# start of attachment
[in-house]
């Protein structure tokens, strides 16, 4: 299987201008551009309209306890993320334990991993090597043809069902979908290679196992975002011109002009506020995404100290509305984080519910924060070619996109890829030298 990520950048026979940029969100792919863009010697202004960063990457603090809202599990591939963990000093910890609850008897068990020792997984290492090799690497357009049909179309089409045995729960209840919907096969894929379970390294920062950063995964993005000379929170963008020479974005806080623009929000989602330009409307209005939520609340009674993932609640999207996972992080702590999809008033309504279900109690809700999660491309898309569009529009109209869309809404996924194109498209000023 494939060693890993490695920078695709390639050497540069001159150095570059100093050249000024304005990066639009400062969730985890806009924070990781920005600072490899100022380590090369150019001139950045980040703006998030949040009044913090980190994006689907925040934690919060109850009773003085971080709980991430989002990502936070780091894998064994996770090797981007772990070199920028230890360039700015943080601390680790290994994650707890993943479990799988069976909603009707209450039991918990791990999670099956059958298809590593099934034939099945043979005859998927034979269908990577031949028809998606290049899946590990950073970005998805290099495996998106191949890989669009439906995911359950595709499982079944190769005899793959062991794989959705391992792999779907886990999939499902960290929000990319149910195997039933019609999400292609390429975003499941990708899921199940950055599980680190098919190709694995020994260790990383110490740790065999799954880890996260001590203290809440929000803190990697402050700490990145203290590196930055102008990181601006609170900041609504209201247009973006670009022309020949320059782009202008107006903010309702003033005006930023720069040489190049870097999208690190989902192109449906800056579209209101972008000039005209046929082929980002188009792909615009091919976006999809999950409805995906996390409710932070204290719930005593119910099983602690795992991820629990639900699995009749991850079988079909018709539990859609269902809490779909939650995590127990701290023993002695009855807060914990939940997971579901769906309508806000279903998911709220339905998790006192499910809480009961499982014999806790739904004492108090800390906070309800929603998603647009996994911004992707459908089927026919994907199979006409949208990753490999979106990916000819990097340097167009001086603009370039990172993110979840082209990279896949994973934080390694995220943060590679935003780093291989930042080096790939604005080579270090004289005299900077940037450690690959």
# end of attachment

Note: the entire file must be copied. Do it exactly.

[in-house]
């Protein structure tokens, strides 16, 4: 299987201008551009309209306890993320334990991993090597043809069902979908290679196992975002011109002009506020995404100290509305984080519910924060070619996109890829030298 990520950048026979940029969100792919863009010697202004960063990457603090809202599990591939963990000093910890609850008897068990020792997984290492090799690497357009049909179309089409045995729960209840919907096969894929379970390294920062950063995964993005000379929170963008020479974005806080623009929000989602330009409307209005939520609340009674993932609640999207996972992080702590999809008033309504279900109690809700999660491309898309569009529009109209869309809404996924194109498209000023 494939060693890993490695920078695709390639050497540069001159150095570059100093050249000024304005990066639009400062969730985890806009924070990781920005600072490899100022380590090369150019001139950045980040703006998030949040009044913090980190994006689907925040934690919060109850009773003085971080709980991430989002990502936070780091894998064994996770090797981007772990070199920028230890360039700015943080601390680790290994994650707890993943479990799988069976909603009707209450039991918990791990999670099956059958298809590593099934034939099945043979005859998927034979269908990577031949028809998606290049899946590990950073970005998805290099495996998106191949890989669009439906995911359950595709499982079944190769005899793959062991794989959705391992792999779907886990999939499902960290929000990319149910195997039933019609999400292609390429975003499941990708899921199940950055599980680190098919190709694995020994260790990383110490740790065999799954880890996260001590203290809440929000803190990697402050700490990145203290590196930055102008990181601006609170900041609504209201247009973006670009022309020949320059782009202008107006903010309702003033005006930023720069040489190049870097999208690190989902192109449906800056579209209101972008000039005209046929082929980002188009792909615009091919976006999809999950409805995906996390409710932070204290719930005593119910099983602690795992991820629990639900699995009749991850079988079909018709539990859609269902809490779909939650995590127990701290023993002695009855807060914990939940997971579901769906309508806000279903998911709220339905998790006192499910809480009961499982014999806790739904004492108090800390906070309800929603998603647009996994911004992707459908089927026919994907199979006409949208990753490999979106990916000819990097340097167009001086603009370039990172993110979840082209990279896949994973934080390694995220943060590679935003780093291989930042080096790939604005080579270090004289005299900077940037450690690959």